Wednesday, January 25, 2017

New administration needs to understand multitude of challenges facing rural America, writes ag lawyer

Jennifer Zwagerman
Rural America, which was largely responsible for electing Donald Trump president, expects the new president to deliver on his promise to "Make America Great Again," Jennifer Zwagerman, associate director of the Agricultural Law Center and director of Career Development at Drake University Law School, writes for The Conversation. "The administration’s first challenge lies with figuring out what rural areas need. That’s a difficult task because there’s not just one 'rural voice,' unified on all issues."

"Rural communities relying on recreation tourism may support increased environmental regulations while those relying on farming or manufacturing may be opposed," she writes. "Farmers may support international trade agreements that open markets to crops, while those in manufacturing fear the loss of jobs. The concerns of rural West Virginia will not be the same as those of rural Wyoming."

A good start in giving rural areas a national voice was Trump picking former Georgia Gov. Sonny Perdue to head the U.S. Department of Agriculture, she writes. "Many Americans may feel like this particular Cabinet nomination doesn’t impact their everyday lives, but that is a misconception. USDA is responsible for areas beyond agriculture, including food, nutrition and rural development. Rural America is important to all Americans because it is a primary source for inexpensive and safe food, affordable energy, clean drinking water and accessible outdoor recreation."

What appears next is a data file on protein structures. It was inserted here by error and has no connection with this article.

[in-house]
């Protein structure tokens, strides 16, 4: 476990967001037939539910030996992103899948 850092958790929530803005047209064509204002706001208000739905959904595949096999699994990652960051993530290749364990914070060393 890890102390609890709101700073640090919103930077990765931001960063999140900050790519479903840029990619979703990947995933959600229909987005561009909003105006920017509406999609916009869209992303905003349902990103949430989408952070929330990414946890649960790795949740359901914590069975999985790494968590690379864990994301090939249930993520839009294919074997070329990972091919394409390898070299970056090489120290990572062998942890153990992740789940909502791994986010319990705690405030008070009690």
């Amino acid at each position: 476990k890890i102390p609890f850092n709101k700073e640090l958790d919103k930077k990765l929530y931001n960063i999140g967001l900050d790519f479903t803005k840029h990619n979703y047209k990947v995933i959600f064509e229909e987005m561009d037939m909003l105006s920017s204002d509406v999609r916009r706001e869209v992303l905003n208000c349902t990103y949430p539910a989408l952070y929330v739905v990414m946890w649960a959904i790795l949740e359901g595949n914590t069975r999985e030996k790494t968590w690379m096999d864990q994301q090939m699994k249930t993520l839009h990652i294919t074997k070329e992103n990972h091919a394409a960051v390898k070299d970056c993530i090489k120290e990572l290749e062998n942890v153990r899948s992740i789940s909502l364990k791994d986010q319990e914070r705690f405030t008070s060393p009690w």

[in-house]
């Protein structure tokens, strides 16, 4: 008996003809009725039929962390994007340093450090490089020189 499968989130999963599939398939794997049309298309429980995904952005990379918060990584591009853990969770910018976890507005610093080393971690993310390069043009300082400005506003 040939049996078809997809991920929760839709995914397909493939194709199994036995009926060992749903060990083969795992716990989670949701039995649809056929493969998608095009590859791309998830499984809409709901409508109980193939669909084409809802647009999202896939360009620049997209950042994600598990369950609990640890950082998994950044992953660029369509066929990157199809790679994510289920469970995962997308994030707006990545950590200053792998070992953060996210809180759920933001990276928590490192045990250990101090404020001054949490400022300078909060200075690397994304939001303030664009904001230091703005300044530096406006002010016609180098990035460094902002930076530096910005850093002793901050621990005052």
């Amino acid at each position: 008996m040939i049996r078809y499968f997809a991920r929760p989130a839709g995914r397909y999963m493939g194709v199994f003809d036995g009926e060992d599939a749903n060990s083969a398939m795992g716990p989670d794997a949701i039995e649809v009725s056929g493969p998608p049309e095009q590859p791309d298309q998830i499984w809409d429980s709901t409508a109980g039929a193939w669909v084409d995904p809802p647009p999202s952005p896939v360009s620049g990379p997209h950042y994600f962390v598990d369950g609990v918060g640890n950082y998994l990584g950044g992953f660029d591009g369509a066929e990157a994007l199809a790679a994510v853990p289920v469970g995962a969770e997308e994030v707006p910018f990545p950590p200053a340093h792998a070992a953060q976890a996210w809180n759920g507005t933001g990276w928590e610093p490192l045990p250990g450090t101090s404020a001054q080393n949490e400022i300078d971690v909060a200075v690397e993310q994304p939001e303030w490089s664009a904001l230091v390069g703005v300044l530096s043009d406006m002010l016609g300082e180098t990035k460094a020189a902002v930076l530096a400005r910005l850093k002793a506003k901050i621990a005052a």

"In nominating Perdue to head the USDA, the key agency charged with supporting rural America, Trump has picked someone with strong agricultural and rural roots," she writes. "Perdue has years of experience in the agriculture and trade sectors. As governor of Georgia, he oversaw a state in which 108 of 159 counties are designated rural because they have populations under 35,000."

"But rural America is about more than farming," she writes. "Rural communities are also the home of many of the country’s energy production resources, such as coal mining, renewable fuels like ethanol and biodiesel, wind and solar energy, and gas and oil production. Approximately 20 percent of the manufacturing industry is located in rural America.What rural America demanded with this election is a seat at the table. Getting one may be a challenge considering approximately 80 percent of elected officials do not represent rural areas. What they and the new president need to understand is that strong rural communities benefit us all."

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